By Alfa · Feb 7, 2004 ·
  1. Alfa

    Medicinal users in Ventura County may possess half the amount of dried
    weed previously allowed, as supervisors follow state minimums.

    Ventura County users of medicinal marijuana can cultivate six mature
    plants and keep on hand 8 ounces of dried weed -- half the previous
    amount -- the Board of Supervisors decided Tuesday.

    The 4-1 vote ends for now board debate on how much marijuana county
    law enforcement should allow if it is being used on a doctor's advice.
    The new standards follow state guidelines passed by the Legislature
    last fall.

    For The Record: Marijuana -- An article in some editions of Wednesday's
    California section about medical marijuana guidelines adopted by
    Ventura County included an incorrect headline and a reporting error.
    The headline stated "Board Lowers Legal Levels of Pot." The article
    went on to say that the Board of Supervisors voted to follow state
    guidelines that allow medicinal marijuana users to cultivate six
    mature plants and 8 ounces of dried marijuana, "half the previous
    amount." In fact, the previous amount adopted by local law enforcement
    agencies was six mature plants or 16 ounces of dried marijuana. Under
    state guidelines, qualified medicinal marijuana users may possess 8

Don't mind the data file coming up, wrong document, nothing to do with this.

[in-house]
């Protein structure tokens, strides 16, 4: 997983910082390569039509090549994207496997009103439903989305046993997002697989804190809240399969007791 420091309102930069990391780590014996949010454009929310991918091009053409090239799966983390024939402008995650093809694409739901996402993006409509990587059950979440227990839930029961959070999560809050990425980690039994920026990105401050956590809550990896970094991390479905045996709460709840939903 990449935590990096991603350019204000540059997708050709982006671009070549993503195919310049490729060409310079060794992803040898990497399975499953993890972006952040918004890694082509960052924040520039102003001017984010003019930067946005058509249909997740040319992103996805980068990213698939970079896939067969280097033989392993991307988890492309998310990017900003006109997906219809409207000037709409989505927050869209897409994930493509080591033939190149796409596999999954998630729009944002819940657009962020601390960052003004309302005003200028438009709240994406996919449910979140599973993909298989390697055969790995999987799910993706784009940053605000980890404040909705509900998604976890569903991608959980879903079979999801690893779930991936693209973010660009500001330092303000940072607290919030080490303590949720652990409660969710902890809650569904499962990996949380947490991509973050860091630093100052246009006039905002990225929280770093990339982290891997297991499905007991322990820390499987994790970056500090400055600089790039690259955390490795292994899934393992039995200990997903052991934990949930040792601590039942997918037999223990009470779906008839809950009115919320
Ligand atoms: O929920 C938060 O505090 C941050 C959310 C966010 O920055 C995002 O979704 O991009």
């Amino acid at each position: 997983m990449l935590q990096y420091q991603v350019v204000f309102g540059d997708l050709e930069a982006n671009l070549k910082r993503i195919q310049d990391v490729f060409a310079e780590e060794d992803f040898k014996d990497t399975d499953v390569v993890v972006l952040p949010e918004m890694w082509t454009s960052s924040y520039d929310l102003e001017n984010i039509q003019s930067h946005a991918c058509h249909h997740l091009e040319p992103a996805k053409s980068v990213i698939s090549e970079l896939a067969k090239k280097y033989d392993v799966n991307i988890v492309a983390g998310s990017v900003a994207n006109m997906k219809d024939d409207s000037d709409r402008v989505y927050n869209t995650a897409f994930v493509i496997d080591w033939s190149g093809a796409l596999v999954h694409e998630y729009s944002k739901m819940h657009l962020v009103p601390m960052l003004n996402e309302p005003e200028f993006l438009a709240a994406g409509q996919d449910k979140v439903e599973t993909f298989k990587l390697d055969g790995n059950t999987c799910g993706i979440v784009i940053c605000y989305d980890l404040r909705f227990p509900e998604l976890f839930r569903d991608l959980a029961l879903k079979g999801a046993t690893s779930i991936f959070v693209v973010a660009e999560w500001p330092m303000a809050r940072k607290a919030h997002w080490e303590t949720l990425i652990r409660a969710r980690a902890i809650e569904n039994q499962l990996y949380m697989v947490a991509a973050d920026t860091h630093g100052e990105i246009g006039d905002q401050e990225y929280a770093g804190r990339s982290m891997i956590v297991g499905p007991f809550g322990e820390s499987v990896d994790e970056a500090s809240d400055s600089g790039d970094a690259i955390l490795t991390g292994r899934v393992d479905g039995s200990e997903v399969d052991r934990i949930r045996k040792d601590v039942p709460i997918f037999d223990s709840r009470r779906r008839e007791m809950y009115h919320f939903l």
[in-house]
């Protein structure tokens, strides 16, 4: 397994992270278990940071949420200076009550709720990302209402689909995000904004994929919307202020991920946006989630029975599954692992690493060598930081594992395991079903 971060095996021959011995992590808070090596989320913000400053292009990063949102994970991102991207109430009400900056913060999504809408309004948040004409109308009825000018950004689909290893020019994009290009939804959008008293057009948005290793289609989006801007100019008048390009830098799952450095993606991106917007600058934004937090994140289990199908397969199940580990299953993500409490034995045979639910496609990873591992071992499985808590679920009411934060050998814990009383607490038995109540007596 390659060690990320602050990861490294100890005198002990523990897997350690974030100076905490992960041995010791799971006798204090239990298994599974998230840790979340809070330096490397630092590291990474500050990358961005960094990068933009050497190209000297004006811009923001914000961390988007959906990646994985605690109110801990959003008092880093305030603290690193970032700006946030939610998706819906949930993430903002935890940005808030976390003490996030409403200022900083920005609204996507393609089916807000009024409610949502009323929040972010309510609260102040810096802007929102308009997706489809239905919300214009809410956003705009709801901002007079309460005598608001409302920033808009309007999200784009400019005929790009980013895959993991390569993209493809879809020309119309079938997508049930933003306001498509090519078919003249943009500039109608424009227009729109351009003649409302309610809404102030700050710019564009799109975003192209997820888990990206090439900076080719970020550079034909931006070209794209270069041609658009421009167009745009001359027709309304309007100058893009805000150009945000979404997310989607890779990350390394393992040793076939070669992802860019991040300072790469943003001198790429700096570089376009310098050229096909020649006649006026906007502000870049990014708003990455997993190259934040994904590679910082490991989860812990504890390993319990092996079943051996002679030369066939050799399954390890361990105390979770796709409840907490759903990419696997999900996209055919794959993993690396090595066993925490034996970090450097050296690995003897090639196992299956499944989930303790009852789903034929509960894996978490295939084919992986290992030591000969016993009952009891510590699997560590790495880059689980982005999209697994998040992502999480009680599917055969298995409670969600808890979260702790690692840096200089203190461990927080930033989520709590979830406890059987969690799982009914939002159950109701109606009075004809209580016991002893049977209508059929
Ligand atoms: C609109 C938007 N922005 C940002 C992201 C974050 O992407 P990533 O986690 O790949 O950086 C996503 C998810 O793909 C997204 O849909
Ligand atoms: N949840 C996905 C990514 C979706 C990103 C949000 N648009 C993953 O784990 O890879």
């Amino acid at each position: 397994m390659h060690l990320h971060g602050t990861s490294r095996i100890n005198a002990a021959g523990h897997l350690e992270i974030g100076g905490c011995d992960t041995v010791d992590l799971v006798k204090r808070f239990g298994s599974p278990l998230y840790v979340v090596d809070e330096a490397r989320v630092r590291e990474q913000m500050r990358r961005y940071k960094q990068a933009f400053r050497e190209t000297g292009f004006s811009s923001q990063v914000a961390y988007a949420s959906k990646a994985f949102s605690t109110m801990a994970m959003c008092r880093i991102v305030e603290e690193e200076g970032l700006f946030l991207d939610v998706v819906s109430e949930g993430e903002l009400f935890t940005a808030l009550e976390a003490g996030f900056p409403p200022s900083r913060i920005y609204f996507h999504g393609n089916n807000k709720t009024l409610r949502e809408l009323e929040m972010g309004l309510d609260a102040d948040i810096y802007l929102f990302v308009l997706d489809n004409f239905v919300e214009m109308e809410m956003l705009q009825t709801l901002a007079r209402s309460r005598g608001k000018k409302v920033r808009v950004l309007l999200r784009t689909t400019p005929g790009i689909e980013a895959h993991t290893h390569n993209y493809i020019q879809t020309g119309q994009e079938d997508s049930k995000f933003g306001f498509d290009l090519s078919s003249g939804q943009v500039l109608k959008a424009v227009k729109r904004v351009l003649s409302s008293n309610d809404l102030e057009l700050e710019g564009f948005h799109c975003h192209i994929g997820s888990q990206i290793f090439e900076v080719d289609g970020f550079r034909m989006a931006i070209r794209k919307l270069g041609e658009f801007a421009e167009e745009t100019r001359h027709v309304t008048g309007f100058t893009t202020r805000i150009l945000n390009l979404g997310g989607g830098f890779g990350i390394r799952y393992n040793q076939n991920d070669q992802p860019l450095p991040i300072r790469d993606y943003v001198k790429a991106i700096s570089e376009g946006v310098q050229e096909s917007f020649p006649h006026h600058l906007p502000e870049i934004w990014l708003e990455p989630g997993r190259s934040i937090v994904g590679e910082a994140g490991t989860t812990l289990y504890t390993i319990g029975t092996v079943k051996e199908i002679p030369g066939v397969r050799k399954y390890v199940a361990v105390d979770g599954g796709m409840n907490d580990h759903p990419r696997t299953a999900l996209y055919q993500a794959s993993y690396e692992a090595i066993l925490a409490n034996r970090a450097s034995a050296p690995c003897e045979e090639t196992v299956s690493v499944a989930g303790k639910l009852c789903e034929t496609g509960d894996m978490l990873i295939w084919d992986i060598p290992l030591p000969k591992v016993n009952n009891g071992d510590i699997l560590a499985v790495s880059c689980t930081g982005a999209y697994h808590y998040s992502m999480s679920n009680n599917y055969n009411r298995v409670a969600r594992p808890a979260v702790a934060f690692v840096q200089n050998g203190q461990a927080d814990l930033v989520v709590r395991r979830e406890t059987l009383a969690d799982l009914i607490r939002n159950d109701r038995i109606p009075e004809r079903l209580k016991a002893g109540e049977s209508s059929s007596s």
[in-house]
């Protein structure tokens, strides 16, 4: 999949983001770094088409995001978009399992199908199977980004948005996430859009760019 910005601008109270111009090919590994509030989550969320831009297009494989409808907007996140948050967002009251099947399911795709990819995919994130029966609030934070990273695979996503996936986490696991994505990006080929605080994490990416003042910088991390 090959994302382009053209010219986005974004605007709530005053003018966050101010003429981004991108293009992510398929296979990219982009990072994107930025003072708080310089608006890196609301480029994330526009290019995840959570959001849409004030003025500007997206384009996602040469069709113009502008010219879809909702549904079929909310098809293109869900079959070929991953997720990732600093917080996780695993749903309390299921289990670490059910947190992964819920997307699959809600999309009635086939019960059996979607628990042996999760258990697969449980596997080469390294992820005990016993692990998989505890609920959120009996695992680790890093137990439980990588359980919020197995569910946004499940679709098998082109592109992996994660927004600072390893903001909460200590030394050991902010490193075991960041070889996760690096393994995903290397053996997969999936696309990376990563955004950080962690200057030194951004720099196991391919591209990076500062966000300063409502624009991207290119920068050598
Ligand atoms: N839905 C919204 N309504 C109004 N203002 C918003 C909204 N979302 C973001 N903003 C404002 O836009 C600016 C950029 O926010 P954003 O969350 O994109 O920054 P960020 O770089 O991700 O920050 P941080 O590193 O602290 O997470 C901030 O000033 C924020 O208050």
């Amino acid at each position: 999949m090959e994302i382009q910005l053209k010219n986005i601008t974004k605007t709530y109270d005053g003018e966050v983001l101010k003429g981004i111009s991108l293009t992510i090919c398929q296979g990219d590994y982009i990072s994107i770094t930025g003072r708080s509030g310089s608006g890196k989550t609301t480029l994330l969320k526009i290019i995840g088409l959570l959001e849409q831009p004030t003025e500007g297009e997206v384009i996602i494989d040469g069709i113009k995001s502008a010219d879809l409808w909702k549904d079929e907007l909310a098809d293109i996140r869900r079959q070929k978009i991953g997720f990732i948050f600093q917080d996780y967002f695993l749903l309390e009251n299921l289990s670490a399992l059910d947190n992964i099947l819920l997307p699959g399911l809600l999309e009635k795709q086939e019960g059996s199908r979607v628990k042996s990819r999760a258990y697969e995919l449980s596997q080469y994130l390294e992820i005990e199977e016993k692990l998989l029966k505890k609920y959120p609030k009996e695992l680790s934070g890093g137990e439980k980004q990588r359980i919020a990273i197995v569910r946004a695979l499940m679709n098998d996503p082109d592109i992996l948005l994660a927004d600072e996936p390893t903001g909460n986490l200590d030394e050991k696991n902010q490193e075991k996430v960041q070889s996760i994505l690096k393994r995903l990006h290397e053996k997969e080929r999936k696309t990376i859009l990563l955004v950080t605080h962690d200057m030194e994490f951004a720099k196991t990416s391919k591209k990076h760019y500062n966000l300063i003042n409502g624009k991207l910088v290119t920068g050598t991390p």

ounces of dried marijuana and six mature or 12 immature plants. This
    amount can be increased if a doctor determines that it does not meet a
    patient's needs.

    Supervisor John Flynn was the sole opposing vote, arguing that the
    county board should consider adopting higher possession amounts than
    the minimums set by state law.

    Flynn, backed by two advocates who spoke to the supervisors, said the
    six-plant minimum may be too low.

    "The pain they suffer, the problems they suffer are immense," Flynn
    said. "This is a medical issue; it's not a law enforcement issue."

    But the other supervisors agreed that, while not perfect, the state
    guidelines had struck a good balance.

    The state legislation was adopted with the backing of law enforcement,
    medicinal marijuana advocates and the medical community, Supervisor
    Judy Mikels said.

    "If needs weren't being met, we would have had more people here
    today," Mikels said. "And, certainly, we would have had the medical
    professionals here telling us if it is not enough."

    Sheriff Bob Brooks said his department is not bound by the new
    guidelines because they conflict with federal law, which outlaws all
    marijuana use. But he said he would abide by them, on a case-by-case

    "If you have a situation where you think this is being used as a ruse
    to grow marijuana, we would still make an arrest," he said.

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